Arkansas Candidates Make Final Pitch Before Election

by Andrew DeMillo, The Associated Press  on Monday, Nov. 5, 2012 4:58 pm  

State Sen. Gene Jeffress, a Democrat who has lagged financially in his bid against Republican Tom Cotton, said he was still hopeful that his cash-strapped campaign would prevail in Tuesday's vote.

"If I do win this, I guarantee you there will be waves across Washington D.C. and the nation," Jeffress said.

Cotton, an Army veteran and former management consultant, said he believed he would pick up support from traditionally Democratic voters in the 4th District.

"I think Arkansans of all parties want to elect a conservative to serve in Congress to either repair the damage by Barack Obama if he's defeated, or stop any more damage if he's re-elected," Cotton said.

The election also pits Democrat Scott Ellington, a local prosecutor, against Republican U.S. Rep. Rick Crawford in the bid for the 1st Congressional District in east Arkansas. Ellington helped negotiate the deal last year that freed three men who were convicted as teenagers in the 1993 murders of three Cub Scouts in West Memphis. Crawford, who was elected in 2010 partly on a pledge to oppose any tax increases, proposed hiking taxes on millionaires earlier this year in exchange for a balanced budget amendment.

In central Arkansas, Democrat Herb Rule challenged Republican Rep. Tim Griffin in the 2nd Congressional District. Republican Rep. Steve Womack did not face any major party opposition since his Democratic challenger withdrew his candidacy over questions about his military record.

Voters will also have a say on three ballot measures, including a proposal to allow patients with certain conditions to buy medical marijuana. If approved, it would make Arkansas the first southern state to legalize medical marijuana.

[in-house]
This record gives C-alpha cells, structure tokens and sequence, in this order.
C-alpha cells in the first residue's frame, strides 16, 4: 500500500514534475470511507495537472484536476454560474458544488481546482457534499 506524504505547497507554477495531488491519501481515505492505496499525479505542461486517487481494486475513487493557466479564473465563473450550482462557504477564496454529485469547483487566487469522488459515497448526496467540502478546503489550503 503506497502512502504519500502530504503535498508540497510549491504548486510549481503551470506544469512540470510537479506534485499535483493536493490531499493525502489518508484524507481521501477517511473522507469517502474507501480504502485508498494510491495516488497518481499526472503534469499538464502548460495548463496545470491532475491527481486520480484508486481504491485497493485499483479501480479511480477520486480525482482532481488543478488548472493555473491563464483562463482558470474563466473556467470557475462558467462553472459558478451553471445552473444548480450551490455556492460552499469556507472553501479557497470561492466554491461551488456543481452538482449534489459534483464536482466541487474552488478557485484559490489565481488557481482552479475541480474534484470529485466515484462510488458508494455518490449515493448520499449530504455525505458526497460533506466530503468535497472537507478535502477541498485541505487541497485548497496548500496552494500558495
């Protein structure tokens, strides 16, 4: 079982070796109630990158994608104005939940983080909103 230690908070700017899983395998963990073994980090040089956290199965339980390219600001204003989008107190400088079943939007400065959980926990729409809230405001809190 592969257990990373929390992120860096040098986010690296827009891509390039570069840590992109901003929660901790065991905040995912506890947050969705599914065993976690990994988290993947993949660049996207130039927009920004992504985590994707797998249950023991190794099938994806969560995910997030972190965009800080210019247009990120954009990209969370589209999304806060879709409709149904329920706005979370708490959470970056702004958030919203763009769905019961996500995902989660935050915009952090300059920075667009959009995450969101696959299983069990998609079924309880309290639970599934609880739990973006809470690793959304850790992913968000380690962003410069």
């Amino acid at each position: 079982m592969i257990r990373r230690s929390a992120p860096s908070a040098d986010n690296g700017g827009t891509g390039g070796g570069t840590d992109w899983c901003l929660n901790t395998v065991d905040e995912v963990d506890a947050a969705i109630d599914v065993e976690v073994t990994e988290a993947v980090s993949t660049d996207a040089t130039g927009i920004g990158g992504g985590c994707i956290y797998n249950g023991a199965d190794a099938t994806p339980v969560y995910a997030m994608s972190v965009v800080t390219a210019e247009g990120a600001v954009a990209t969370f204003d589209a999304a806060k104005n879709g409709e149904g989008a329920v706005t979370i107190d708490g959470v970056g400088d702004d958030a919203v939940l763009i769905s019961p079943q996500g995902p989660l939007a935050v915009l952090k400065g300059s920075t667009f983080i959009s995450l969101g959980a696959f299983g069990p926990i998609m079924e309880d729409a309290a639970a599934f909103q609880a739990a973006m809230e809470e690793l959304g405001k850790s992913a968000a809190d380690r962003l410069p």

Secretary of State Mark Martin has predicted 65 percent of the state's 1.6 million registered voters will cast a ballot in Tuesday's election. Early voting remained busy through Monday, with many sites reporting lines throughout the day.

More than 435,000 people had voted early in the state by late Monday afternoon.

Tommy Burton, who cast his ballot in Lonoke County on Monday, said he believed the state was likely on the verge of handing Republicans the Legislature.

"For a long time, we've had a lot more conservative-type Democrats in office," Burton, 44, said, adding that he voted for Romney and Crawford. "And the whole Democrat Party has changed on the national level."

Thomas Hodges, a landscaper and delivery driver who also cast his ballot Monday, said he voted for Obama and Democrats across the board. Hodges, 50, praised the president's work on the economy and his decision to bail out General Motors.

"The Republicans haven't shown me anything," he said.

(Copyright 2012 The Associated Press. All rights reserved. This material may not be published, rewritten, broadcast or distributed.) 

 

 

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